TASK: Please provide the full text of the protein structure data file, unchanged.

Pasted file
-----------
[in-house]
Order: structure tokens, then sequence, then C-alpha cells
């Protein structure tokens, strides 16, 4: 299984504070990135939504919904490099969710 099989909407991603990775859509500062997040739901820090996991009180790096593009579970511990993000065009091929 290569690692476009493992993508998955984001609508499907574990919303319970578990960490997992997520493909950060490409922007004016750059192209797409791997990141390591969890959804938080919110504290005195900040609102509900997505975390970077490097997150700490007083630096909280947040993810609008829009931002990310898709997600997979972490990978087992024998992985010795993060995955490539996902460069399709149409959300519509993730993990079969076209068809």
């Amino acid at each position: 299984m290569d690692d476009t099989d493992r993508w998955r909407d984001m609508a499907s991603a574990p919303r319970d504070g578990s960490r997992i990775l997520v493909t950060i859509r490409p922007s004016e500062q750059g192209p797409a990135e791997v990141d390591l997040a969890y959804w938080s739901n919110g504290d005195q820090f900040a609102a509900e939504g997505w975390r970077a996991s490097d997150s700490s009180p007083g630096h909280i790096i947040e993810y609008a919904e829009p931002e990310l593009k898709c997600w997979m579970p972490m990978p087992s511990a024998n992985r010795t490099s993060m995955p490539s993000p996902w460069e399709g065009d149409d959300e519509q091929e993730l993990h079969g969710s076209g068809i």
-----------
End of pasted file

[in-house]
Order: structure tokens, then sequence, then C-alpha cells
């Protein structure tokens, strides 16, 4: 299984504070990135939504919904490099969710 099989909407991603990775859509500062997040739901820090996991009180790096593009579970511990993000065009091929 290569690692476009493992993508998955984001609508499907574990919303319970578990960490997992997520493909950060490409922007004016750059192209797409791997990141390591969890959804938080919110504290005195900040609102509900997505975390970077490097997150700490007083630096909280947040993810609008829009931002990310898709997600997979972490990978087992024998992985010795993060995955490539996902460069399709149409959300519509993730993990079969076209068809």
């Amino acid at each position: 299984m290569d690692d476009t099989d493992r993508w998955r909407d984001m609508a499907s991603a574990p919303r319970d504070g578990s960490r997992i990775l997520v493909t950060i859509r490409p922007s004016e500062q750059g192209p797409a990135e791997v990141d390591l997040a969890y959804w938080s739901n919110g504290d005195q820090f900040a609102a509900e939504g997505w975390r970077a996991s490097d997150s700490s009180p007083g630096h909280i790096i947040e993810y609008a919904e829009p931002e990310l593009k898709c997600w997979m579970p972490m990978p087992s511990a024998n992985r010795t490099s993060m995955p490539s993000p996902w460069e399709g065009d149409d959300e519509q091929e993730l993990h079969g969710s076209g068809i």